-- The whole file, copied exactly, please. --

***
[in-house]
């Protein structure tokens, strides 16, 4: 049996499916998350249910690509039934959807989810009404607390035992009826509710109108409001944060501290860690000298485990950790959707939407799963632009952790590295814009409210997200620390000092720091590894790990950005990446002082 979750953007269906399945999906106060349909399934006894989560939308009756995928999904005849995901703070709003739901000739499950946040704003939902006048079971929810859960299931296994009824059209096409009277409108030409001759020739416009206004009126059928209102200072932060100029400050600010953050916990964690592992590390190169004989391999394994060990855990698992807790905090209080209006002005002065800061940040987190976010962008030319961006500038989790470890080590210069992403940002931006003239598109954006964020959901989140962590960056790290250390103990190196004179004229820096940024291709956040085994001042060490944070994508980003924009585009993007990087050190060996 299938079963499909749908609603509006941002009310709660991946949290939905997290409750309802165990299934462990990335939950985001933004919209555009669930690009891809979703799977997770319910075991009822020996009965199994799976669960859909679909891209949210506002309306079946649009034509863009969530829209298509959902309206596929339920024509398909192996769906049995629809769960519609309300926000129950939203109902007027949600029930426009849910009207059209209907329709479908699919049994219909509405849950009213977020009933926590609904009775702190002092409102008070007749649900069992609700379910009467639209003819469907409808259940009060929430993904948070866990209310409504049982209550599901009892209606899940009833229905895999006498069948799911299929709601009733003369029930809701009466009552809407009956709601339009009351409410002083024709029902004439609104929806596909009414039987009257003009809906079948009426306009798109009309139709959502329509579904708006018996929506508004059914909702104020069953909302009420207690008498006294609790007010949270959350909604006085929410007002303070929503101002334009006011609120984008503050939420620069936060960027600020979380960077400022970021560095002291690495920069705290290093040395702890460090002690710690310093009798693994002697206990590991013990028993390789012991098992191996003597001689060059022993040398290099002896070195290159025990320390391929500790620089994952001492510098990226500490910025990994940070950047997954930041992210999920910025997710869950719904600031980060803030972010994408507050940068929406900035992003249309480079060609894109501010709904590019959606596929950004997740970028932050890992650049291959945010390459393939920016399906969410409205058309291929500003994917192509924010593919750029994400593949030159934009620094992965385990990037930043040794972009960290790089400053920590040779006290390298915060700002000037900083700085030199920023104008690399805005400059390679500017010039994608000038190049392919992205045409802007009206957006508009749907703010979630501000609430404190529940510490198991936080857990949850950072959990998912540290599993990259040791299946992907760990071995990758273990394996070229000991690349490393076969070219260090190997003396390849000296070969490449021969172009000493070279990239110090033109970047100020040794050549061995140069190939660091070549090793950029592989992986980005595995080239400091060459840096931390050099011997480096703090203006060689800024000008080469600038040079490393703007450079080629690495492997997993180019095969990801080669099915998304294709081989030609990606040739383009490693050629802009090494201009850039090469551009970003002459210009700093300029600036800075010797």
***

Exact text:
[in-house]
């Protein structure tokens, strides 16, 4: 049996499916998350249910690509039934959807989810009404607390035992009826509710109108409001944060501290860690000298485990950790959707939407799963632009952790590295814009409210997200620390000092720091590894790990950005990446002082 979750953007269906399945999906106060349909399934006894989560939308009756995928999904005849995901703070709003739901000739499950946040704003939902006048079971929810859960299931296994009824059209096409009277409108030409001759020739416009206004009126059928209102200072932060100029400050600010953050916990964690592992590390190169004989391999394994060990855990698992807790905090209080209006002005002065800061940040987190976010962008030319961006500038989790470890080590210069992403940002931006003239598109954006964020959901989140962590960056790290250390103990190196004179004229820096940024291709956040085994001042060490944070994508980003924009585009993007990087050190060996 299938079963499909749908609603509006941002009310709660991946949290939905997290409750309802165990299934462990990335939950985001933004919209555009669930690009891809979703799977997770319910075991009822020996009965199994799976669960859909679909891209949210506002309306079946649009034509863009969530829209298509959902309206596929339920024509398909192996769906049995629809769960519609309300926000129950939203109902007027949600029930426009849910009207059209209907329709479908699919049994219909509405849950009213977020009933926590609904009775702190002092409102008070007749649900069992609700379910009467639209003819469907409808259940009060929430993904948070866990209310409504049982209550599901009892209606899940009833229905895999006498069948799911299929709601009733003369029930809701009466009552809407009956709601339009009351409410002083024709029902004439609104929806596909009414039987009257003009809906079948009426306009798109009309139709959502329509579904708006018996929506508004059914909702104020069953909302009420207690008498006294609790007010949270959350909604006085929410007002303070929503101002334009006011609120984008503050939420620069936060960027600020979380960077400022970021560095002291690495920069705290290093040395702890460090002690710690310093009798693994002697206990590991013990028993390789012991098992191996003597001689060059022993040398290099002896070195290159025990320390391929500790620089994952001492510098990226500490910025990994940070950047997954930041992210999920910025997710869950719904600031980060803030972010994408507050940068929406900035992003249309480079060609894109501010709904590019959606596929950004997740970028932050890992650049291959945010390459393939920016399906969410409205058309291929500003994917192509924010593919750029994400593949030159934009620094992965385990990037930043040794972009960290790089400053920590040779006290390298915060700002000037900083700085030199920023104008690399805005400059390679500017010039994608000038190049392919992205045409802007009206957006508009749907703010979630501000609430404190529940510490198991936080857990949850950072959990998912540290599993990259040791299946992907760990071995990758273990394996070229000991690349490393076969070219260090190997003396390849000296070969490449021969172009000493070279990239110090033109970047100020040794050549061995140069190939660091070549090793950029592989992986980005595995080239400091060459840096931390050099011997480096703090203006060689800024000008080469600038040079490393703007450079080629690495492997997993180019095969990801080669099915998304294709081989030609990606040739383009490693050629802009090494201009850039090469551009970003002459210009700093300029600036800075010797």